Not only military assistance: how UK will help Ukraine recover

Wednesday, 10 April 2024 — , UK Minister for Trade Policy
Photo by Yevhen Zinchenko, British Embassy in Ukraine

I last visited Ukraine in August 2021, six months before the full-scale war, and was struck by the warm welcome I received, despite the challenging circumstances the country found itself in. I recently made the journey from London to Kyiv again, this time for very different reasons.

I was there to deepen the UK and Ukraine’s already strong defence and industrial relationship, witnessing a new UK-Ukraine Defence Arrangement and lead a delegation of 29 UK businesses eager to meet their Ukrainian counterparts and explore opportunities to do business.

My journey involved a 12-hour train through Ukraine, which gave me an opportunity to see the country and witness the incredible resilience the Ukrainian people have shown in response to years of Russian aggression.

There are signs everywhere that, despite this aggression, the people of Ukraine have a strong, free, and prosperous future ahead of them, thanks to their determination to make that a reality.


But no man is an island, as the saying goes, and no country should be left to go it alone in the face of aggression and adversity. 

The international community is backing Ukraine and I’m proud the UK was among the first to step up to the mark. 

The World Bank estimates the scale of the reconstruction needed will match, if not exceed, that of the post-Second World War effort, when much of the European continent was laid waste. It is expected to cost over $411bn over the next ten years to build a resilient Ukraine. 

The UK is supporting through civilian, humanitarian, military and economic channels and will keep doing so for as long as it takes. 

In January, Prime Minister Rishi Sunak announced a further £2.5 billion in military support, taking our total backing, both military and civilian, to £12 billion to date. The leaders of both countries also signed the UK-Ukraine Agreement on Security Cooperation in January.

For me, support and reconstruction are two sides of the same coin. Yes, it is vital that Ukraine, as a sovereign state, is given the means to fight Russian aggression on its own territory.  But to secure a long-term and prosperous future, people also need jobs, money and stability.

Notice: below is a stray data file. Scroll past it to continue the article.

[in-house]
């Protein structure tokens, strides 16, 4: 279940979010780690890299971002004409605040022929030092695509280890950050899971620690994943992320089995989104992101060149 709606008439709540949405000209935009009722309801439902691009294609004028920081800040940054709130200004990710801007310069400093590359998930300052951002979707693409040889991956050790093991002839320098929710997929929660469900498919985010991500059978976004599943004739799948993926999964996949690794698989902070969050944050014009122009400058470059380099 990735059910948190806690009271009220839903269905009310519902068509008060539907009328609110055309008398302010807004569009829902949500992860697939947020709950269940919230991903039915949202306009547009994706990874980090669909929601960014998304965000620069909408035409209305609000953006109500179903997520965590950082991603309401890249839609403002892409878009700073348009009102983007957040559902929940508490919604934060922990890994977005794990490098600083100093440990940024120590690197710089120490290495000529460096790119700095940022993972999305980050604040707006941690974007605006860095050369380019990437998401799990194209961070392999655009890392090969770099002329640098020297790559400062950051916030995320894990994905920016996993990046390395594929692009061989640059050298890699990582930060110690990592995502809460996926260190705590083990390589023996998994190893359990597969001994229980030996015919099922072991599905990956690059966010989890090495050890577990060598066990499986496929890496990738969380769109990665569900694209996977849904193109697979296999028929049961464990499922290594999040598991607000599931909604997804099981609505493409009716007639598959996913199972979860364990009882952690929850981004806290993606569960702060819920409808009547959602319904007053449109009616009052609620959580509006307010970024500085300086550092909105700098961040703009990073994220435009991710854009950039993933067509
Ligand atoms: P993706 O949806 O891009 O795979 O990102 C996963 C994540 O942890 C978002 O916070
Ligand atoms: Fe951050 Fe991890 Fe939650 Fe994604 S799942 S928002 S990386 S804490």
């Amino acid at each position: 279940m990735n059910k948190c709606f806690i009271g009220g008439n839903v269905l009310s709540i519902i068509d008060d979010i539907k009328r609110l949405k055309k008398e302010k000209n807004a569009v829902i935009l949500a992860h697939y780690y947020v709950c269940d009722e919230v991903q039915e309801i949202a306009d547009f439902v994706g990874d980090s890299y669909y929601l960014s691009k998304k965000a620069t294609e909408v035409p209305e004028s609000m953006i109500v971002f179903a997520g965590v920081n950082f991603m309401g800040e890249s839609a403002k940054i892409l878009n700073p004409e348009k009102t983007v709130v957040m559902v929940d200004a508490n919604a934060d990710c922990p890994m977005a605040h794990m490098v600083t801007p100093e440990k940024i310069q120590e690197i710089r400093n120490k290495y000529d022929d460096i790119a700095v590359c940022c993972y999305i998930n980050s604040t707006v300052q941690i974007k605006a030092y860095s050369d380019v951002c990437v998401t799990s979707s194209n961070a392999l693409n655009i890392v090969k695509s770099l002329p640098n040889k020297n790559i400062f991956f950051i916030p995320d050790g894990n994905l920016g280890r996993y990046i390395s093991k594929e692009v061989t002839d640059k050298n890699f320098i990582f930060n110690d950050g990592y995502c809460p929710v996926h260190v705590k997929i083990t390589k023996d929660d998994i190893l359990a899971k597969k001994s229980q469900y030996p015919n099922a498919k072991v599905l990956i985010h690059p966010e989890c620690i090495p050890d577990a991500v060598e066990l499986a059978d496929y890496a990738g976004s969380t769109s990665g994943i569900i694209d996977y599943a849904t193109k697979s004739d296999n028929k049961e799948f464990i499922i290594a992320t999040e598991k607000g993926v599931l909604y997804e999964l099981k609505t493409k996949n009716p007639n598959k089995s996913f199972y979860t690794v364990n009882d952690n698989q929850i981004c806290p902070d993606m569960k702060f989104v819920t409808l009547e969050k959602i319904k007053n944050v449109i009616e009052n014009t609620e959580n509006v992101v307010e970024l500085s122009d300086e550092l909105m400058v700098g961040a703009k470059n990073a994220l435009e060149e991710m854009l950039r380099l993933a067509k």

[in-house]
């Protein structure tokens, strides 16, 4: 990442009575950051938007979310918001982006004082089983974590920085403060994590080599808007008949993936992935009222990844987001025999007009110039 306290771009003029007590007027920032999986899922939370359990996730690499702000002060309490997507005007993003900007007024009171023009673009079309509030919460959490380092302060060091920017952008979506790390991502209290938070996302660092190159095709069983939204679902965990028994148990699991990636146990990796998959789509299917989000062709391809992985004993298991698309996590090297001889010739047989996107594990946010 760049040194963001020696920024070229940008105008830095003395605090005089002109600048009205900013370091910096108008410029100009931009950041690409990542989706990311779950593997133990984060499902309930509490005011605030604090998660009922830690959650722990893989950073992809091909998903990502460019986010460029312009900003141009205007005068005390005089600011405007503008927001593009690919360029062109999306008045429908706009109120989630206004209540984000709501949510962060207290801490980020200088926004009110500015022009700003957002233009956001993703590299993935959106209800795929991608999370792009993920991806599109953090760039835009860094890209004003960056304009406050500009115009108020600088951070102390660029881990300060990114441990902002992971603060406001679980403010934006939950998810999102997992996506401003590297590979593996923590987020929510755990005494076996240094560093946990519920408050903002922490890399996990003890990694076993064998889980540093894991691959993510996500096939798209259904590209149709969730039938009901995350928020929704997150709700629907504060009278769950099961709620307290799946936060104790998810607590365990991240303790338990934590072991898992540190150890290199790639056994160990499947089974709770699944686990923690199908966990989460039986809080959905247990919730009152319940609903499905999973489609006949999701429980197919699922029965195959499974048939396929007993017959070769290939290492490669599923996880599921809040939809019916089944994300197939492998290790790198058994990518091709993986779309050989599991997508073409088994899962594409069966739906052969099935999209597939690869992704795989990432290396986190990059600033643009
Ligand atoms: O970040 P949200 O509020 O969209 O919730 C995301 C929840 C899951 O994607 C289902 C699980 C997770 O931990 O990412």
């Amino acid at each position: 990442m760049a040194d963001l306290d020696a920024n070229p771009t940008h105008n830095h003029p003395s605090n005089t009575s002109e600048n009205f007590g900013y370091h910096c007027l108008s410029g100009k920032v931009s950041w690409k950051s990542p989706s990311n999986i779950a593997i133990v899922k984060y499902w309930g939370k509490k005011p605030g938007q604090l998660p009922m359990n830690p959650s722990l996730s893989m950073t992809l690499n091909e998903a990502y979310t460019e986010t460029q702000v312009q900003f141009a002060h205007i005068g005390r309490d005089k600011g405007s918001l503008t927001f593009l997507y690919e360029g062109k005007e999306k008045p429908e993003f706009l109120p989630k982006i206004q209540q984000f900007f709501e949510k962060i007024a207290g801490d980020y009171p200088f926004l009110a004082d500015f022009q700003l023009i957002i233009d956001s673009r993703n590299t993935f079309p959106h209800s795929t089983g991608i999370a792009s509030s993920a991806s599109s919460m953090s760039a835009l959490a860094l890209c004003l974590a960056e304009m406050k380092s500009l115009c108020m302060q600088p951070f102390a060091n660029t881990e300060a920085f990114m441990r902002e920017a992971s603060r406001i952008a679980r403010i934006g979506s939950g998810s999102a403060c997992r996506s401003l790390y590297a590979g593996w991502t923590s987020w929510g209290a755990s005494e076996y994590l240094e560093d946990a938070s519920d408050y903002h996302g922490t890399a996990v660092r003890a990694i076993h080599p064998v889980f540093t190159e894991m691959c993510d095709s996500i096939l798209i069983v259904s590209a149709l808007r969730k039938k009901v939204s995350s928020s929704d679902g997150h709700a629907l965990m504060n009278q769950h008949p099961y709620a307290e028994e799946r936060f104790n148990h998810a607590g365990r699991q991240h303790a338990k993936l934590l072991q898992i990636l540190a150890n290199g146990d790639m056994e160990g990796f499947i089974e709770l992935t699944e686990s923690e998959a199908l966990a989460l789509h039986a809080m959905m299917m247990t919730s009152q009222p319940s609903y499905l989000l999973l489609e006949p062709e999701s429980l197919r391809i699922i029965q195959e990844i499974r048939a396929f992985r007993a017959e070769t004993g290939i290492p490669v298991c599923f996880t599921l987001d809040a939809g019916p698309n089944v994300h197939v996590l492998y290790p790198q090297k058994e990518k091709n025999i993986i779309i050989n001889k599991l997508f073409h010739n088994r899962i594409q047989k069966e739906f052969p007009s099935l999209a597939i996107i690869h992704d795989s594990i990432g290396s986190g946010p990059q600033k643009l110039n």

While in Kyiv, the UK and Ukraine also signed a new Framework Arrangement on defence and industrial cooperation. This is designed to enable both countries to work together to tackle security challenges, deliver joint projects, enhance our defence industries, and encourage job creation.

But it's not just about defence.

The UK’s private sector can play an important role in Ukraine’s recovery, which is why, on my recent trip to Kyiv, we took a large group of UK businesses over to meet their Ukrainian counterparts. Having that face-to-face interaction is invaluable in business, and I hope the mission will result in many deals between UK and Ukrainian companies.

As part of the mission, the UK-Ukraine Infrastructure Taskforce, which provides expertise on the rebuild of Ukraine’s infrastructure, met and agreed on new areas of cooperation.

The National Digital Twin Programme also showcased UK creativity and expertise and extended an offer of capacity-building workshops to facilitate smart cooperation in critical infrastructure projects covering the entirety of Ukraine.

Additionally, joint work between UK Export Finance (UKEF) and the Government of Ukraine has led to the opening of the first of six bridges to build critical infrastructure.

The consequences of Russia’s illegal war are devastating. But the determination and resourcefulness I have witnessed in Kyiv are inspiring and I leave feeling optimistic about the country’s future.


Columns in the Expert Opinion section are not editorial articles and solely reflect the author's views

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